Comparison of Daily Living Costs for an Individual with a Hereditary Disease and for a Healthy Family (from the Slide Series "Blood and Soil") (c. 1935)
National Socialist population policy strove to "upbreed" the German national community [Volksgemeinschaft] through state-directed racial hygiene. The regime practiced so-called positive eugenics by using propaganda and financial and legal incentives to promote high birthrates among "Aryans" of sound racial stock. At the same time, it also practiced "negative eugenics" by preventing allegedly inferior racial enemies from reproducing. The first step in this direction was the "Law for the Prevention of Offspring with Hereditary Diseases" of July 14, 1933, which condemned a host of medically and biologically defined groups to forced sterilization. Henceforth, starting a family was no longer a private matter but instead subject to state supervision. Starting in 1939, patients with incurable or hereditary diseases became the regime’s first victims of systematic murder. The killings were carried out under the so-called T-4 Operation. The destruction of "life not worth living" was euphemistically termed "euthanasia." Propaganda images such as the one reproduced below were supposed to persuade the general population that alleged "inferiors" were parasites livings at the expense of the German people. This image, part of the slide series "Blood and Soil," suggests that the hereditarily diseased man on the left costs the state 5.50 Reichsmarks per day – enough for a healthy family of five to live on for one day.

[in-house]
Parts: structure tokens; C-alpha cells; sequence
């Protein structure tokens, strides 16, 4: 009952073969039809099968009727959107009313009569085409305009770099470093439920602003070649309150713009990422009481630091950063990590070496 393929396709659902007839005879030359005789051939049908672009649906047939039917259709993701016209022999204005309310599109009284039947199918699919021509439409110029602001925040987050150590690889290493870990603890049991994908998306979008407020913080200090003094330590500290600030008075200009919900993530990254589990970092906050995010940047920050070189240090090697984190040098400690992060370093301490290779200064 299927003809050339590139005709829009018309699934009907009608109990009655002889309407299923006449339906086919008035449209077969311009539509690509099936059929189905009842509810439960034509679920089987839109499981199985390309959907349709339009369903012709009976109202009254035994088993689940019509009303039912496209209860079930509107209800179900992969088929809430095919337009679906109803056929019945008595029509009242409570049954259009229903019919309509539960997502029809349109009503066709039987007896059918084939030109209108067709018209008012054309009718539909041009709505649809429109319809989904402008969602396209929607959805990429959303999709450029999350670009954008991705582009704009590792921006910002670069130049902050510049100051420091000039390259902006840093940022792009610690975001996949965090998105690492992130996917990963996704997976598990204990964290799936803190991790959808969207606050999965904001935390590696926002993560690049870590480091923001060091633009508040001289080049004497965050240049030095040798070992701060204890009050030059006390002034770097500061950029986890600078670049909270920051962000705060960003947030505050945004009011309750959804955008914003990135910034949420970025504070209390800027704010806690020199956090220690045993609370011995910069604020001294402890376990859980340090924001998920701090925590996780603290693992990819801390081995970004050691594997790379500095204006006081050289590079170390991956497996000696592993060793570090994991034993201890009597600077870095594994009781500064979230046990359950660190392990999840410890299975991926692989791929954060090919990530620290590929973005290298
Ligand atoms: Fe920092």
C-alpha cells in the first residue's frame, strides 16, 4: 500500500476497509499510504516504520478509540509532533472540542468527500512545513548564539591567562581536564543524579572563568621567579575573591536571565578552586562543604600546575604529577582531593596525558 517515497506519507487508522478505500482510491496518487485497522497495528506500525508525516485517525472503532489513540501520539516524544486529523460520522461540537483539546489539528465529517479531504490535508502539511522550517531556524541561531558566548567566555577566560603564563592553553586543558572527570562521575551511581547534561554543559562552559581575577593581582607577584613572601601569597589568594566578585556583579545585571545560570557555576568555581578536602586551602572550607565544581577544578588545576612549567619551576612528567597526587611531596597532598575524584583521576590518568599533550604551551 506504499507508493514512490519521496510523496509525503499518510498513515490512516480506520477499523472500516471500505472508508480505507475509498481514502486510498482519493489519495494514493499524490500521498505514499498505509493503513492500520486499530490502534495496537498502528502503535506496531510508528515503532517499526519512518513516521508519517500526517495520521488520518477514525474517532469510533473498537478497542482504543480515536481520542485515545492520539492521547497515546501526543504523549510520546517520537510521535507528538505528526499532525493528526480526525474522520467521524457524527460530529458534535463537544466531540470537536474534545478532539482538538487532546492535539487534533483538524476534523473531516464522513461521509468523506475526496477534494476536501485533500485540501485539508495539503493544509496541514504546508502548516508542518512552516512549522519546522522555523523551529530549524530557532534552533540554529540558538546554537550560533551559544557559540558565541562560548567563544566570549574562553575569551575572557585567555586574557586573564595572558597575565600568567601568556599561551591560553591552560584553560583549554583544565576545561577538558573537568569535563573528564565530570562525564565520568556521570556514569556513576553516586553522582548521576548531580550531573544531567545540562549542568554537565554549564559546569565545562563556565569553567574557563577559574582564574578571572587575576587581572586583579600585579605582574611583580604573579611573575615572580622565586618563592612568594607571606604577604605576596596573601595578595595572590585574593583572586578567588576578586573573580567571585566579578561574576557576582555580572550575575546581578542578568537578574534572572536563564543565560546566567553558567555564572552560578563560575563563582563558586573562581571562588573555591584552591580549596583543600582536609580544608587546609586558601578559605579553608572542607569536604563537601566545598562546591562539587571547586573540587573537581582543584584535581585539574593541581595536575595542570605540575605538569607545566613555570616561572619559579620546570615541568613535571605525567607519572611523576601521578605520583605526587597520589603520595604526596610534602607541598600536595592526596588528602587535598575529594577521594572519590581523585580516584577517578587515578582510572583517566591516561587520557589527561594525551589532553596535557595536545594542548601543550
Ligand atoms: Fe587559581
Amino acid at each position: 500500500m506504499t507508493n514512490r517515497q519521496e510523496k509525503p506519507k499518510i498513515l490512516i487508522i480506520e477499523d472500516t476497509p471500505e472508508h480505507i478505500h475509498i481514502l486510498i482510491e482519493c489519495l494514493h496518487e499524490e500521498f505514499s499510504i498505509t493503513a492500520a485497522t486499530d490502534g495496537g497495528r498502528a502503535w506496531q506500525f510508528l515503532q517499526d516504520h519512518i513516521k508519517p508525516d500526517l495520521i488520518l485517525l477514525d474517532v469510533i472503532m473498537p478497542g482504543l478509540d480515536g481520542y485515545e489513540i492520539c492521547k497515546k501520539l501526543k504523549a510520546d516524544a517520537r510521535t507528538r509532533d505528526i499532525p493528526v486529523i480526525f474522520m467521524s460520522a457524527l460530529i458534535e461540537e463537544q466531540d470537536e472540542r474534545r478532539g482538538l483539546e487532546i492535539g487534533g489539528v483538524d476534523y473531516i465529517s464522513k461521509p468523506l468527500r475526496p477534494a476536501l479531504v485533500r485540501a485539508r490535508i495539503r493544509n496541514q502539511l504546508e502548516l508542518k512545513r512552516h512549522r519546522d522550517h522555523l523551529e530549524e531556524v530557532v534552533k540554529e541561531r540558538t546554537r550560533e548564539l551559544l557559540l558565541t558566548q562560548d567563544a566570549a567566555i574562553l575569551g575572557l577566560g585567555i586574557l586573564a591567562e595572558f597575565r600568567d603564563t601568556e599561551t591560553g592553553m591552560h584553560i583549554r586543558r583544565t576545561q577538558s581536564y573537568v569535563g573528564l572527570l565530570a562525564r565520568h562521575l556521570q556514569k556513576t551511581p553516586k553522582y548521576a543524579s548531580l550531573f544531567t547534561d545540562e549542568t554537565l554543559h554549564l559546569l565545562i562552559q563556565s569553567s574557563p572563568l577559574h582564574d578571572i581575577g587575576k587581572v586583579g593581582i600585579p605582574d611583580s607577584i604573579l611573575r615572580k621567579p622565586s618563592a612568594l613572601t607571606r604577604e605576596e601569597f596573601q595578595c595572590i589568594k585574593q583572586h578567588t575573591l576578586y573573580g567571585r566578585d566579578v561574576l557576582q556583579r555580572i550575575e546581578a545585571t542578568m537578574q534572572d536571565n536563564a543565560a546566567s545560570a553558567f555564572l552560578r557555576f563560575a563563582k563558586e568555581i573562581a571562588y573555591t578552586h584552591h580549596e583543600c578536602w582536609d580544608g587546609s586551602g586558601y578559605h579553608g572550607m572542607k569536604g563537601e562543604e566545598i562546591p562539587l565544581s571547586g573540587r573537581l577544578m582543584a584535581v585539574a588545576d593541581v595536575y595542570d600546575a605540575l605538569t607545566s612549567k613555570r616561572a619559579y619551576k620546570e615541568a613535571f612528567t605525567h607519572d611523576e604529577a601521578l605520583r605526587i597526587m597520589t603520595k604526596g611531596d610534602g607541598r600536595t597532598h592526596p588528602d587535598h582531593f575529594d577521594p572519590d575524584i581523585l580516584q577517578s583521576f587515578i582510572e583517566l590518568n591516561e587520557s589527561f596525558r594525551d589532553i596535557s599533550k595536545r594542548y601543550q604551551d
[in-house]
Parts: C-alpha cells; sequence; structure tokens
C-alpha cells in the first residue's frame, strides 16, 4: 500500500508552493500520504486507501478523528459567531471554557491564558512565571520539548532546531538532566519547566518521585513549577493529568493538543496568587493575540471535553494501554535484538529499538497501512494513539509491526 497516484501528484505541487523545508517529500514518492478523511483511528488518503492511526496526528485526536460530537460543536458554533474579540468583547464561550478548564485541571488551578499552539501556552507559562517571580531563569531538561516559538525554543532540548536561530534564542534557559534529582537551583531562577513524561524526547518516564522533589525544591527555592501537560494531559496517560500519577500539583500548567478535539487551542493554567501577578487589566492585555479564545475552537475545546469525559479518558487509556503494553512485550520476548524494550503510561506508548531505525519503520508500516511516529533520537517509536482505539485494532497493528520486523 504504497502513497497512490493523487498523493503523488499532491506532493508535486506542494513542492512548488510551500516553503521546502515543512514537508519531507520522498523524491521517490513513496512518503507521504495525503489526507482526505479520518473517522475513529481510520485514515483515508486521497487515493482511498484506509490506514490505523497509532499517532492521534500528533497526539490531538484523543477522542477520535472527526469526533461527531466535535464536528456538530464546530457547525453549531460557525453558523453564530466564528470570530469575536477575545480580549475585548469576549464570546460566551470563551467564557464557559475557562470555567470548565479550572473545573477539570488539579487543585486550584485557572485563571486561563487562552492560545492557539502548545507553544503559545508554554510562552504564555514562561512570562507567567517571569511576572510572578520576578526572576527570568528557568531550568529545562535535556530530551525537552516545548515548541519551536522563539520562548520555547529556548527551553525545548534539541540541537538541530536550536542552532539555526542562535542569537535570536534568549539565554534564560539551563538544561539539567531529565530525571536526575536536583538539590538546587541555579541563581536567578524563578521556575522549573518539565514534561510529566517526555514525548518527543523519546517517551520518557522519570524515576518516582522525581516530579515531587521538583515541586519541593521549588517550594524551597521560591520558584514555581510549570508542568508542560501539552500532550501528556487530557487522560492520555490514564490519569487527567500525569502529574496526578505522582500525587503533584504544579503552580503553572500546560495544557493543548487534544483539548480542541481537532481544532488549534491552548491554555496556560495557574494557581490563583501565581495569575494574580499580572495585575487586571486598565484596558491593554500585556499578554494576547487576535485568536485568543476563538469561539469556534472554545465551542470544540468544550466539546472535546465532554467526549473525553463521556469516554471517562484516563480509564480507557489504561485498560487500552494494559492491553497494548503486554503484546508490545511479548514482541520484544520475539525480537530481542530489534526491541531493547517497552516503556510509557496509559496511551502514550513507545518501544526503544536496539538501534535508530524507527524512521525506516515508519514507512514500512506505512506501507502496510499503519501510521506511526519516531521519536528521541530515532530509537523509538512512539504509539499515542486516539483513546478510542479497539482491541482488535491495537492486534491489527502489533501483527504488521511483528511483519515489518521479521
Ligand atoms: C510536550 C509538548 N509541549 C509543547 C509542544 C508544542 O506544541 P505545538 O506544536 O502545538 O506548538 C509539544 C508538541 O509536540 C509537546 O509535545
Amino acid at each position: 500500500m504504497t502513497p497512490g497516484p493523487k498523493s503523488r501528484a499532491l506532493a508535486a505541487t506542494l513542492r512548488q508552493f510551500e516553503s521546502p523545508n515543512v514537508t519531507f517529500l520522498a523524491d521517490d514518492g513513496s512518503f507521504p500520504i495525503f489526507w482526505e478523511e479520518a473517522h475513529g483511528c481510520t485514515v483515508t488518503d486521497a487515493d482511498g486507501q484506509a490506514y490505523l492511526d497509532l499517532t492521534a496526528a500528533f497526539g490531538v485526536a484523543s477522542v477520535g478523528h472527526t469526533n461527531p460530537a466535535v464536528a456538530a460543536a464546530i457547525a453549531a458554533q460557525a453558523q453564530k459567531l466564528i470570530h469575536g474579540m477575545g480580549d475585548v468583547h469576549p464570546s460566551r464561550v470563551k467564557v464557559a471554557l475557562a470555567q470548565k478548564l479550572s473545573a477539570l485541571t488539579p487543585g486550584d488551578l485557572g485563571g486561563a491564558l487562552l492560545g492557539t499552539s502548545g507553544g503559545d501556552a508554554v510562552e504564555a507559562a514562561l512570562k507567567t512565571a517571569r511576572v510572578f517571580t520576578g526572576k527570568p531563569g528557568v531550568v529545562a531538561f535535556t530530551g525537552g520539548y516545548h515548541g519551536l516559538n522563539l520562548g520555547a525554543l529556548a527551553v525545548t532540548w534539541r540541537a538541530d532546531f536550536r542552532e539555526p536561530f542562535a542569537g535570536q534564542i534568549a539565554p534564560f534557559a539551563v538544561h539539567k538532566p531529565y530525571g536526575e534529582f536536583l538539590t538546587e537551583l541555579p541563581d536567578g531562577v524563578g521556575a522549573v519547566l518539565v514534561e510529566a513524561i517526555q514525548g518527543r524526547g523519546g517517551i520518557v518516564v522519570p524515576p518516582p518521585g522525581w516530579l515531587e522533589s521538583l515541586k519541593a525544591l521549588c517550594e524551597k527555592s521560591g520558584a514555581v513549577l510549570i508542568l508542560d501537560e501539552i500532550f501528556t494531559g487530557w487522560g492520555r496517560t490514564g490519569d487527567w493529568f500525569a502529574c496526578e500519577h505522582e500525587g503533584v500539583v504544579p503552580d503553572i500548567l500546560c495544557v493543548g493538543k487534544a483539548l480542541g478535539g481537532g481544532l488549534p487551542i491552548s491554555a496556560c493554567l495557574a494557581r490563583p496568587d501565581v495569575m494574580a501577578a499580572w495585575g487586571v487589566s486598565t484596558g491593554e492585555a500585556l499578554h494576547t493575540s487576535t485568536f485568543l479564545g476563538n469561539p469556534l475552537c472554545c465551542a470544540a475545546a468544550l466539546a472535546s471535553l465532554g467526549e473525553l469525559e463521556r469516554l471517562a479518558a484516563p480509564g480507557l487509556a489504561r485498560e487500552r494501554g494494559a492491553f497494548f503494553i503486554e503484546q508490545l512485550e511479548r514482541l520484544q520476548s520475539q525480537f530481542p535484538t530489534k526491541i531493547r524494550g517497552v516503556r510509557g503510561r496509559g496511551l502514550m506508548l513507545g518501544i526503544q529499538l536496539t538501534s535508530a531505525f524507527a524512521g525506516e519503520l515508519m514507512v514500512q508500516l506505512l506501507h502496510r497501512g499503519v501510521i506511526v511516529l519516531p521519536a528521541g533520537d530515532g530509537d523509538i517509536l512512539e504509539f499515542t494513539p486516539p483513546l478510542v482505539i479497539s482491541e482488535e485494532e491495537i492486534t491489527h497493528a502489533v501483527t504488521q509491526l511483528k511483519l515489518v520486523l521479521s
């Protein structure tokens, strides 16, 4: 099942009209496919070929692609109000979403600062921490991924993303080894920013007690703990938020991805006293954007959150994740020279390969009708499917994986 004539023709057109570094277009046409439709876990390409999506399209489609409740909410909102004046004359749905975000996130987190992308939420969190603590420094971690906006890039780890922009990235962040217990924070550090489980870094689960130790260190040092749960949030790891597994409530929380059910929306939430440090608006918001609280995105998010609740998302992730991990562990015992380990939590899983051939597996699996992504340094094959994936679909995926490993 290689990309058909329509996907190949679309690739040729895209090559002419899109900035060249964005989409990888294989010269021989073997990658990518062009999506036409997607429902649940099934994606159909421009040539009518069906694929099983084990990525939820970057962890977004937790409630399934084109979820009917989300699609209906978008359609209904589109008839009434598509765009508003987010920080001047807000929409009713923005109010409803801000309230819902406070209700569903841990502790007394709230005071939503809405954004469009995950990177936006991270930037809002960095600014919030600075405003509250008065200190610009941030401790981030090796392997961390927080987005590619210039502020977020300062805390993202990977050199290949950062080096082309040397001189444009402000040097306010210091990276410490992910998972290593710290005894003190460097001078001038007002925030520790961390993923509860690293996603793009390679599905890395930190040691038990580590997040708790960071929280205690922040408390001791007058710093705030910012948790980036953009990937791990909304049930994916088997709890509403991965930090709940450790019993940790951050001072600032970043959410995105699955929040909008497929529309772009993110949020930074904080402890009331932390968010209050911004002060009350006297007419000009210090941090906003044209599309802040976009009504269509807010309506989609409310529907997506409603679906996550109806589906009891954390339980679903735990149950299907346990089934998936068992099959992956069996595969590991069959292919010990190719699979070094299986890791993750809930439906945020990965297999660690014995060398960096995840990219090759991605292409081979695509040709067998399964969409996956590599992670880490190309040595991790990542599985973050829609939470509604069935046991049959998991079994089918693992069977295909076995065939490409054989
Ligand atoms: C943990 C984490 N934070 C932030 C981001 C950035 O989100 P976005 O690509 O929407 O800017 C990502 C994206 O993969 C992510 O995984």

© Bildarchiv Preußischer Kulturbesitz